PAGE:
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Sea stars can help to restore kelp forests

Sea stars can help to restore kelp forests

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Endangered sunflower sea stars show promise in restoring kelp forest health.

The largest sea star in the world, the sunflower sea star is a predatory sea star usually with 16 to 24 limbs called rays.
The largest sea star in the world, the sunflower sea star is a predatory sea star usually with 16 to 24 limbs called rays.

The sunflower sea star was once a common sight along North America's Pacific coast. Although it is now an endangered species, scientists are hailing it as a potential saviour of the region's threatened kelp forests.

Recent research reveals its crucial role in controlling the population of kelp-eating urchins, thus offering a glimmer of hope for these vital marine ecosystems.

Preying on kelp grazer

Scientists at Oregon State University have discovered that sunflower sea stars prey on significant numbers of kelp-eating urchins. This predation can help to maintain, and potentially restore, the health of kelp forests.

"What we saw suggests a clear link between the crash of sea stars, the explosion in sea urchin populations, and the decline in kelp," said paper co-author Sarah Gravem, a Research Associate at the university's Department of Integrative Biology.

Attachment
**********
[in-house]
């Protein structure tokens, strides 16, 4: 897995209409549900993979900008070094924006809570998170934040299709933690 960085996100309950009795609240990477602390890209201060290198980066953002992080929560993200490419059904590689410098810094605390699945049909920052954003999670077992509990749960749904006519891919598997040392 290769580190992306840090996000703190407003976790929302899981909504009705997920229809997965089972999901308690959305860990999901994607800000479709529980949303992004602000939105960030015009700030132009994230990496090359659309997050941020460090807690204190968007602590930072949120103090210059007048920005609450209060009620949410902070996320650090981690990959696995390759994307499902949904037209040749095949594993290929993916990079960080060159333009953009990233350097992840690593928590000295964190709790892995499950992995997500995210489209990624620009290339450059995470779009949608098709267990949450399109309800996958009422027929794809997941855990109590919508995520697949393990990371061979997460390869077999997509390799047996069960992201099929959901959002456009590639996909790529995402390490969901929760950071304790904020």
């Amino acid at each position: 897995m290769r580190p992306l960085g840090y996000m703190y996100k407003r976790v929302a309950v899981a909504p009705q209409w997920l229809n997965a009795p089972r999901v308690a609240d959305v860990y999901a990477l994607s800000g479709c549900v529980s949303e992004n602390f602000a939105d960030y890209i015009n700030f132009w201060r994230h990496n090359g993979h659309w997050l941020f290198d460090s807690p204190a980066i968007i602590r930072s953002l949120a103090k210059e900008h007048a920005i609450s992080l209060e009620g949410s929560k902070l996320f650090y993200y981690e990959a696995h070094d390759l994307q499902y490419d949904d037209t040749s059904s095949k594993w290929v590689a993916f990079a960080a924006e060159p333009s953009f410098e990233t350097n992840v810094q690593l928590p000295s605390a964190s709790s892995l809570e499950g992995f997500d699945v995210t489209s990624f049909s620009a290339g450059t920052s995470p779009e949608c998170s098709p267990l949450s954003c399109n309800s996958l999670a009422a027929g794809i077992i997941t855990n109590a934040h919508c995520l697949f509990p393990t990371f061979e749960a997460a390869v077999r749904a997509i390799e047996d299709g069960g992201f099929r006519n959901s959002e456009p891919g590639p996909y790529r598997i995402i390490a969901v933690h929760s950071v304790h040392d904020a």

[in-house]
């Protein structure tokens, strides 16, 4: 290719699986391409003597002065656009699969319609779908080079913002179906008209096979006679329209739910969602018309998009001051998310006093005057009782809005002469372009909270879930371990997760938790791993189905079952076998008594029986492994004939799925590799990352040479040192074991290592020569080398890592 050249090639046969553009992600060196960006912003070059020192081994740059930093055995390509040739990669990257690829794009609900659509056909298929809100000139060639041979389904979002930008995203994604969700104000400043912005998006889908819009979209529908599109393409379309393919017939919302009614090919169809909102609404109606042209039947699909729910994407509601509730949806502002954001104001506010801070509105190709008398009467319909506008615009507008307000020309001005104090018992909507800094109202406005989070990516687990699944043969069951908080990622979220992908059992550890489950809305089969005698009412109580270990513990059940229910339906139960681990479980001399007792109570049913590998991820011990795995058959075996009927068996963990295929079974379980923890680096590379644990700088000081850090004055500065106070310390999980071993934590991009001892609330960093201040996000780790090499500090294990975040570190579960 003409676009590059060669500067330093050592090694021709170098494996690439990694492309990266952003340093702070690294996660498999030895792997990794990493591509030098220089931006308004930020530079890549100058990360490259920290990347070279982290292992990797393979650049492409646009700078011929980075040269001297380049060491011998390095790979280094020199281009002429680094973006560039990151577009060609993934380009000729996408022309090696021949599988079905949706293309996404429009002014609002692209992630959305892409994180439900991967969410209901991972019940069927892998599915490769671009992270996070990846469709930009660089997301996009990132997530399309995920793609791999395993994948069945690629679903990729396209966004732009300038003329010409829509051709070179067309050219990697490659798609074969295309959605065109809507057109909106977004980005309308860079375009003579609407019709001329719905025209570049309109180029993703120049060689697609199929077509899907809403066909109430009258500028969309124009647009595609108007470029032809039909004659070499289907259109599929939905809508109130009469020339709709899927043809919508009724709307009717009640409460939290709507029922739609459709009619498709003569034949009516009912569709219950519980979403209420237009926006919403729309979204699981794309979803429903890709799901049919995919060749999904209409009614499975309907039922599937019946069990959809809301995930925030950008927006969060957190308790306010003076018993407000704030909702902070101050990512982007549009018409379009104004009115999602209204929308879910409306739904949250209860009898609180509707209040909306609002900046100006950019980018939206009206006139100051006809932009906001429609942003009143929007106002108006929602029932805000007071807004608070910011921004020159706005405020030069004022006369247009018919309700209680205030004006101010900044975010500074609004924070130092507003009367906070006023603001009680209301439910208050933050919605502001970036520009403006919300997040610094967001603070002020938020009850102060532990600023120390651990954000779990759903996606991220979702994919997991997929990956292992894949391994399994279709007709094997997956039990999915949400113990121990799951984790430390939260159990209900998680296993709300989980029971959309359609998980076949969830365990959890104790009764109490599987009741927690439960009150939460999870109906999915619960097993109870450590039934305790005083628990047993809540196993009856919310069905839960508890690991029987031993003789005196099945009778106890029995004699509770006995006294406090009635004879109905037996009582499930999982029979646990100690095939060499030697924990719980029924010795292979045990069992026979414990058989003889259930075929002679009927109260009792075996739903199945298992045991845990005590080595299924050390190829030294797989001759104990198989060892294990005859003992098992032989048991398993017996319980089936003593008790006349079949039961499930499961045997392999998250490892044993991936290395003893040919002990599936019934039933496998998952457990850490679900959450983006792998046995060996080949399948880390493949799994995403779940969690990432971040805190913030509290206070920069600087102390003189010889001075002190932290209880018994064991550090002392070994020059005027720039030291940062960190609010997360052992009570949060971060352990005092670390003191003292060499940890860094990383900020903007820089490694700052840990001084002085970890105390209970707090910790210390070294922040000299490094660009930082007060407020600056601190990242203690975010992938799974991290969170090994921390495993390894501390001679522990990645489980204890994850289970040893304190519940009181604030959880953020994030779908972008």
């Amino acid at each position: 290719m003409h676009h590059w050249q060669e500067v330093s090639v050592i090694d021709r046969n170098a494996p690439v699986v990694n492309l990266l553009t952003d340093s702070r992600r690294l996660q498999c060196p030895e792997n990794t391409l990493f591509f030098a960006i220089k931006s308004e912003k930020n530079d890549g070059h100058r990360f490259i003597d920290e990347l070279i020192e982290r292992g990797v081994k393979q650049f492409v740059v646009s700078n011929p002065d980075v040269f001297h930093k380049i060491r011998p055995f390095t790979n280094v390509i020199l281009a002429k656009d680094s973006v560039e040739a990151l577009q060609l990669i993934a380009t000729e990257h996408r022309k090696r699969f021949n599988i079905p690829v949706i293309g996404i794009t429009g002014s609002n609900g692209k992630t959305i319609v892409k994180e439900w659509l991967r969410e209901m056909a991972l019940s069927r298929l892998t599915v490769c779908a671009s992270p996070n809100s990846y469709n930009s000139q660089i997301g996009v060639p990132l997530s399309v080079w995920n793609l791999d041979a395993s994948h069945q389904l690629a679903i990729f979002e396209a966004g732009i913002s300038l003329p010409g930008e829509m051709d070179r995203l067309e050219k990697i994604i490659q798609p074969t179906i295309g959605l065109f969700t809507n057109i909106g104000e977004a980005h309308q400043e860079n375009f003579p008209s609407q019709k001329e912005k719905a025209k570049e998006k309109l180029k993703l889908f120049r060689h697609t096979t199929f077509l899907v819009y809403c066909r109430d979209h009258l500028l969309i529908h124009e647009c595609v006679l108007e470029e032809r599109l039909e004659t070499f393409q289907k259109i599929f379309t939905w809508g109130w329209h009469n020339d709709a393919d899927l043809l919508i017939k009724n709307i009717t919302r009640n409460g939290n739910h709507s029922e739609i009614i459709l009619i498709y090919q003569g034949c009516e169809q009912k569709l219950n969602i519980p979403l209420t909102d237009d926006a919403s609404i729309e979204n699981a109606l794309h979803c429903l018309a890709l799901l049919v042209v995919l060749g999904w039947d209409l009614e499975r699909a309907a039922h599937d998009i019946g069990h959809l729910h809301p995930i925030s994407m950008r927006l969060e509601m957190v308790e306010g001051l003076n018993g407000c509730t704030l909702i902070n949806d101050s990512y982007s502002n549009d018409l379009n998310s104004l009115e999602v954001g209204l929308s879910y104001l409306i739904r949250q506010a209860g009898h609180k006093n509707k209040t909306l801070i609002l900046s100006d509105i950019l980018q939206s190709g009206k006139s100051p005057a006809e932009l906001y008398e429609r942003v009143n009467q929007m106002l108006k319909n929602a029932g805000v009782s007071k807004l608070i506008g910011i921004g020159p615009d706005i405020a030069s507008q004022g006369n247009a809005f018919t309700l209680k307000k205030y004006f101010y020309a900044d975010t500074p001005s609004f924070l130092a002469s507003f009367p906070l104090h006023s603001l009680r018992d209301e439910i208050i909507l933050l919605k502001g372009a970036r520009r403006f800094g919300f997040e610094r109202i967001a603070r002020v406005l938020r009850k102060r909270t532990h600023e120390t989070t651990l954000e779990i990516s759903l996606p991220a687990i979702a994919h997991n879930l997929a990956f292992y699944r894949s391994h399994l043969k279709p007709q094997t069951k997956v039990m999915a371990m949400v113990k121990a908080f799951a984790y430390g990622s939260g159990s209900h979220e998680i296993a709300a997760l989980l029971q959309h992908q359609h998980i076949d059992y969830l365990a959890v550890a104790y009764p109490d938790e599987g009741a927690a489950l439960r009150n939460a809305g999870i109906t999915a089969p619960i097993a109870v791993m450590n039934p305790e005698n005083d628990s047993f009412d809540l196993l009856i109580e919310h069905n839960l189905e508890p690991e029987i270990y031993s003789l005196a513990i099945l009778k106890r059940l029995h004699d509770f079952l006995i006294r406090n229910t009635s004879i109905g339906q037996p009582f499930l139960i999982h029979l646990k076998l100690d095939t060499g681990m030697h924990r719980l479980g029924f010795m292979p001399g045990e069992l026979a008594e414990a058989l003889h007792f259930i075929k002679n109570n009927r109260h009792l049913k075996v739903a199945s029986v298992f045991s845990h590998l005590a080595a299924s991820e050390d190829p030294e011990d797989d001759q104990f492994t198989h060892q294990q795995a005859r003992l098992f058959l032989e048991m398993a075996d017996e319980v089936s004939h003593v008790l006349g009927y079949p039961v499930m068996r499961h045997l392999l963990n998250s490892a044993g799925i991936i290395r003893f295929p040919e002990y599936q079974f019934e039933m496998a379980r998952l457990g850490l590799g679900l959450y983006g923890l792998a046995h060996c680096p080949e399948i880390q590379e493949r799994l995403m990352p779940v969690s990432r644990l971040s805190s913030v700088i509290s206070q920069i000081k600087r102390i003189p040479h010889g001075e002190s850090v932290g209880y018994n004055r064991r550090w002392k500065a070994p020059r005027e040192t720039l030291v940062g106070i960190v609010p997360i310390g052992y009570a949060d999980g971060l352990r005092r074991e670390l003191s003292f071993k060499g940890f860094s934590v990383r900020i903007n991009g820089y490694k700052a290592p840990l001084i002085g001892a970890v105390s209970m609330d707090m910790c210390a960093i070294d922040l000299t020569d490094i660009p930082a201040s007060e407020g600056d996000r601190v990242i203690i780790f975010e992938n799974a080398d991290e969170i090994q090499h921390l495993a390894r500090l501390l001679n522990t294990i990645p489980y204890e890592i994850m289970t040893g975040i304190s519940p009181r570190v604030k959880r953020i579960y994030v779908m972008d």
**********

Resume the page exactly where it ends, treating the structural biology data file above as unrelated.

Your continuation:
Impact of sea star decline

The sunflower sea star's role in this ecological balance should not be taken lightly, given the recent 90.6 percent decline in their population due to an unidentified disease. This subsequently led to an explosion in the urchin population in many regions, placing even more pressure on the already stressed kelp forests.

Breeding sea stars

At the University of Washington's Friday Harbor Laboratories, efforts are underway to breed sunflower sea stars in captivity. This project is a partnership with The Nature Conservancy; it aims to learn more about these sea stars and explore their potential reintroduction to the wild. The goal is to aid the recovery of the sunflower sea star and, ultimately, the health of threatened ecosystems like kelp forests.

Restoring kelp forests

On average, sunflower sea stars consume about 0.68 sea urchins per day, regardless of whether the urchins are starved or well-fed. Hence, if we reintroduced them into their former habitats, they could help keep urchin populations in check.



Their potential role in kelp forest recovery shows the interconnectedness of our marine ecosystems. It underscores the importance of every species, no matter how small or large, in maintaining the health and balance of our oceans.

As we continue to face the challenges of climate change and environmental degradation, it is crucial that we understand and protect these intricate relationships.

Sources
Proceedings of the Royal Society B
Oregon State University
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